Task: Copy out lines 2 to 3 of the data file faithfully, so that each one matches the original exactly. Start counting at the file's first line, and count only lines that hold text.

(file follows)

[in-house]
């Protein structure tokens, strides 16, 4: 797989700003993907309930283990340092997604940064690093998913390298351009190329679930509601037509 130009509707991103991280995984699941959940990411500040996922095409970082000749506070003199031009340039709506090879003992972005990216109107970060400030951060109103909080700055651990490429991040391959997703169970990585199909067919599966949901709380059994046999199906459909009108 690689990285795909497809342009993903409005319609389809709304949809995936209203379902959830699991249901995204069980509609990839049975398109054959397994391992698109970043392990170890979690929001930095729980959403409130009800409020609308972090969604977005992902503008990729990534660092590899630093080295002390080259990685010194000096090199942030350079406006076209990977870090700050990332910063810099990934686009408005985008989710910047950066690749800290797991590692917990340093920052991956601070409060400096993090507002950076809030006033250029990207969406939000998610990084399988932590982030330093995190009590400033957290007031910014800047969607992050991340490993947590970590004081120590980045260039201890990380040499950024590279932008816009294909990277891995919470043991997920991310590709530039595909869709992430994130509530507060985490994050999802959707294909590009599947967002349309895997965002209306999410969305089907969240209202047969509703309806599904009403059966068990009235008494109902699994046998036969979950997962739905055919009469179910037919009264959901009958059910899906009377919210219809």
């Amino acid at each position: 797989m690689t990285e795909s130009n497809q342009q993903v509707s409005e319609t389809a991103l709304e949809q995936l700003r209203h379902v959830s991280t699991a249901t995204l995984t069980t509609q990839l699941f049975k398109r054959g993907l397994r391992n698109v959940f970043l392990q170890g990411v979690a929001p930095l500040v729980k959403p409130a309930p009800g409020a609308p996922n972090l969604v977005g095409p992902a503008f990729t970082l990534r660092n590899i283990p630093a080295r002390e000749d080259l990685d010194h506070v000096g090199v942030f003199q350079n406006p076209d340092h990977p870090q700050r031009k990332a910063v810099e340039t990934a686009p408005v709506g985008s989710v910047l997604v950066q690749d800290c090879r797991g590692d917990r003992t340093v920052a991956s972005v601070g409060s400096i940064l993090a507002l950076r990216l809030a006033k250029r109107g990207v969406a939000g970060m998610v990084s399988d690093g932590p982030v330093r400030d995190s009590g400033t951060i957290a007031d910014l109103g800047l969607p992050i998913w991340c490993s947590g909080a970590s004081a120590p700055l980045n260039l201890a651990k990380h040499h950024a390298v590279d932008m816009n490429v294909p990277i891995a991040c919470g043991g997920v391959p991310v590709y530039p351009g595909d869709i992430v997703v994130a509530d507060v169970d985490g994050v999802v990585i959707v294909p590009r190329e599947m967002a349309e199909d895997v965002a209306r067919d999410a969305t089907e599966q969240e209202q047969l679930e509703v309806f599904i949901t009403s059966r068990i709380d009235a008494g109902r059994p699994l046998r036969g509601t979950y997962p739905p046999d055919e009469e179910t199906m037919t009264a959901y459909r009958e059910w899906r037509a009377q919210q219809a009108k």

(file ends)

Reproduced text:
């Protein structure tokens, strides 16, 4: 797989700003993907309930283990340092997604940064690093998913390298351009190329679930509601037509 130009509707991103991280995984699941959940990411500040996922095409970082000749506070003199031009340039709506090879003992972005990216109107970060400030951060109103909080700055651990490429991040391959997703169970990585199909067919599966949901709380059994046999199906459909009108 690689990285795909497809342009993903409005319609389809709304949809995936209203379902959830699991249901995204069980509609990839049975398109054959397994391992698109970043392990170890979690929001930095729980959403409130009800409020609308972090969604977005992902503008990729990534660092590899630093080295002390080259990685010194000096090199942030350079406006076209990977870090700050990332910063810099990934686009408005985008989710910047950066690749800290797991590692917990340093920052991956601070409060400096993090507002950076809030006033250029990207969406939000998610990084399988932590982030330093995190009590400033957290007031910014800047969607992050991340490993947590970590004081120590980045260039201890990380040499950024590279932008816009294909990277891995919470043991997920991310590709530039595909869709992430994130509530507060985490994050999802959707294909590009599947967002349309895997965002209306999410969305089907969240209202047969509703309806599904009403059966068990009235008494109902699994046998036969979950997962739905055919009469179910037919009264959901009958059910899906009377919210219809």
């Amino acid at each position: 797989m690689t990285e795909s130009n497809q342009q993903v509707s409005e319609t389809a991103l709304e949809q995936l700003r209203h379902v959830s991280t699991a249901t995204l995984t069980t509609q990839l699941f049975k398109r054959g993907l397994r391992n698109v959940f970043l392990q170890g990411v979690a929001p930095l500040v729980k959403p409130a309930p009800g409020a609308p996922n972090l969604v977005g095409p992902a503008f990729t970082l990534r660092n590899i283990p630093a080295r002390e000749d080259l990685d010194h506070v000096g090199v942030f003199q350079n406006p076209d340092h990977p870090q700050r031009k990332a910063v810099e340039t990934a686009p408005v709506g985008s989710v910047l997604v950066q690749d800290c090879r797991g590692d917990r003992t340093v920052a991956s972005v601070g409060s400096i940064l993090a507002l950076r990216l809030a006033k250029r109107g990207v969406a939000g970060m998610v990084s399988d690093g932590p982030v330093r400030d995190s009590g400033t951060i957290a007031d910014l109103g800047l969607p992050i998913w991340c490993s947590g909080a970590s004081a120590p700055l980045n260039l201890a651990k990380h040499h950024a390298v590279d932008m816009n490429v294909p990277i891995a991040c919470g043991g997920v391959p991310v590709y530039p351009g595909d869709i992430v997703v994130a509530d507060v169970d985490g994050v999802v990585i959707v294909p590009r190329e599947m967002a349309e199909d895997v965002a209306r067919d999410a969305t089907e599966q969240e209202q047969l679930e509703v309806f599904i949901t009403s059966r068990i709380d009235a008494g109902r059994p699994l046998r036969g509601t979950y997962p739905p046999d055919e009469e179910t199906m037919t009264a959901y459909r009958e059910w899906r037509a009377q919210q219809a009108k």